Are you currently working on new music? What is your production schedule like? How do you know when a track is finished or a release is complete? “Yes, I’m currently working on a few remixes and an EP that’s still in the early stages. My production schedule is fine; I usually try to work on music in the evening when I’m home from work. Knowing when the track is finished is somewhat challenging for me because sometimes I want to make slight tweaks every time I play any of my tracks out in a DJ set, but thankfully, I don’t feel the need to do that most of the time.”
Do you think it’s important for artists to experiment or challenge themselves? What does it mean to evolve as an artist? “I think it’s super important to experiment and challenge yourself. I live for happy accidents when you’re using a certain tool in a way that you haven’t used before and interesting things happen. That’s usually something that I would only get when I’m experimenting. One thing that helps with challenging myself is a lesson that I learned from Martyn where he mentioned that you should always delete older plugins when you get new ones and that’s something that really helps because it keeps you focused when you’re experimenting, and it also makes you want to get everything out of the plugin without being overwhelmed with other distractions. I was used to that because I was using Reason for so long (before I switched to a more hybrid Reason/Ableton setup) and with the older version of Reason you’re constrained to what you have; you know your way around the program, and you know all the hot keys so you’re more free to explore the possibilities without the distractions of an endless list of VSTs.”
In what ways has the electronic music scene in DC changed over the years? How would you describe its current state and what future changes would you like to see? “I think the electronic music scene is always evolving in DC since it’s such a transient city; there are always fresh crowds and new artists which is great and exciting. I think the scene in its current state is very healthy, with promoters like Dance Club, BEATITUDE, HDF, 140+, FWB, Cadence, Recursive, Formula DC and many others throwing great nights and supporting up-and-coming younger Djs and producers doing their thing.
There is also just a lot of great producers we have in the city that keep things interesting like Soso Tharpa, Sami, Joyce, Analog Tara, dreamcastmoe, Mezey & Nosho, J.Purcell, Baronhawk Poitier, the Rush Plus boys both of them Justin and Jackson, Stukes, James Bangura and of course Max D and Ari.”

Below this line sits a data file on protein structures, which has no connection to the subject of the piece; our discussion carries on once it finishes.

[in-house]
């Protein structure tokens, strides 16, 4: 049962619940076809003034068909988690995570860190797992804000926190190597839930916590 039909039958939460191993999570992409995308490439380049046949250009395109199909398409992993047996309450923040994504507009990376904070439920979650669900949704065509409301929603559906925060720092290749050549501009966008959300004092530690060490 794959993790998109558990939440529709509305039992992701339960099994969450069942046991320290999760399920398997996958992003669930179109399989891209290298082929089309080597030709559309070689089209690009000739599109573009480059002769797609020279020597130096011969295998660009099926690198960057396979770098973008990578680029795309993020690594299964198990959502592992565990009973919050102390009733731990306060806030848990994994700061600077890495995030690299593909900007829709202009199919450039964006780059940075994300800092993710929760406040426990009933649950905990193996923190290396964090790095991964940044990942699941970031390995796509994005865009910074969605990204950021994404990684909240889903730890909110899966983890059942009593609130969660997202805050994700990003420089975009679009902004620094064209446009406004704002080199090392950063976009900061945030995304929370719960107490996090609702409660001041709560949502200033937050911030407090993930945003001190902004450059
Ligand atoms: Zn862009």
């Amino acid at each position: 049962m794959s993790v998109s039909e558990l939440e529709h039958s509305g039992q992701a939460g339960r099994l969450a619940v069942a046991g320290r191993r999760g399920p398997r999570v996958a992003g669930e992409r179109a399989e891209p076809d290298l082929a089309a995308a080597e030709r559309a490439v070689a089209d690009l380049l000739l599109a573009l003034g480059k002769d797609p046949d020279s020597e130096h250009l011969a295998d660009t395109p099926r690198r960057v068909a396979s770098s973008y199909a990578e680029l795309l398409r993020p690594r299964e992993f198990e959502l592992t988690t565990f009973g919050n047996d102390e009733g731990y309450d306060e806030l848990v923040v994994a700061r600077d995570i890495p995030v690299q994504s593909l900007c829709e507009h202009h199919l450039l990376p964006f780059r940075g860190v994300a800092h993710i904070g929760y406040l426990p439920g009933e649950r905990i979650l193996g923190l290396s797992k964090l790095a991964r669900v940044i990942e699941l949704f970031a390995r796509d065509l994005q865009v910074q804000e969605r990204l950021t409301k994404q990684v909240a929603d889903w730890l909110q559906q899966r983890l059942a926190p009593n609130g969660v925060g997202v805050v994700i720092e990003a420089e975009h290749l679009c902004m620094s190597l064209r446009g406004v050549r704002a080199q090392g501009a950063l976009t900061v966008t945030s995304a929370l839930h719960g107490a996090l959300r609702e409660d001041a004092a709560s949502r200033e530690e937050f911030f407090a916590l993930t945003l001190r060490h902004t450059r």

What have been some milestone moments on your musical journey? What’s the best advice you’ve received from a fellow artist? “Getting records in the mail with my music in it always feels like a milestone every single time. Also playing on some of the best-sounding clubs on the East Coast has been special. Sharing the booth with some of my favorite DJs and Producers is always a pleasure.
I think one of the best pieces of advice I’ve received from a fellow artist was a little nugget from Harry Ransom (R4NS0M) which was to dedicate at least 20 minutes a day for production. It could be anything like refining a synth, making a drum loop, or fine-tuning a track. The goal isn’t really to save everything but it’s more of a practice for your muscle memory and cultivating creativity. Surprisingly cool things can emerge when you least expect them, so sometimes it helps if you have writer’s block.”
Could you share three records that will always feel at home in one of your sets or have been essential to your experience as an artist?
Wen & Parris – Caught / Collide
Cluekid – Spider Monkey / Rainy Street Light
Lurka – Partials
Which artists have been inspiring you recently? Is there a particular city’s scene or label sound that stood out this past year? “I think Mafou from Somatic Rituals has been making some incredible music. Toumba is also another amazing producer that I’m always excited to hear new music from. Joey from NY is a super talented producer who has been self-releasing for the past few years on Bandcamp and he makes some insane tracks. Tano makes some amazing music as well that has a dubstep feel to it. Speaking of dubstep, Introspekt is also another incredible producer who I’ve known since she was making dubstep. Her new 2-Step Garage records are essential for those who love a good swing. Ayesha’s music is always on rotation in my playlists, and I can’t wait to hear new music from her. Kellen303 is someone I’ve known for almost 10 years and the way he creates atmospheres is really incredible. Last but not least my boy Soso Tharpa. Every time I hear something new from him I’m always amazed.”
Do you have any upcoming releases or gigs you can share? What are you looking forward to in the coming months? Any other shoutouts? “I have a few remixes coming soon so keep your eyes peeled for that, and yeah, I just wanted to shout out to all the homies in DC and thank you for having me :)”
You can download Truancy Volume 317: Djoser in 320 kbps and view the full tracklist on Patreon here. Your support helps cover all our costs and allows Truants to continue running as a non-profit and ad-free platform. Members will receive exclusive access to mixes, tracklists, and discounts off future merchandise. We urge you to support the future of independent music journalism—a little goes a long way.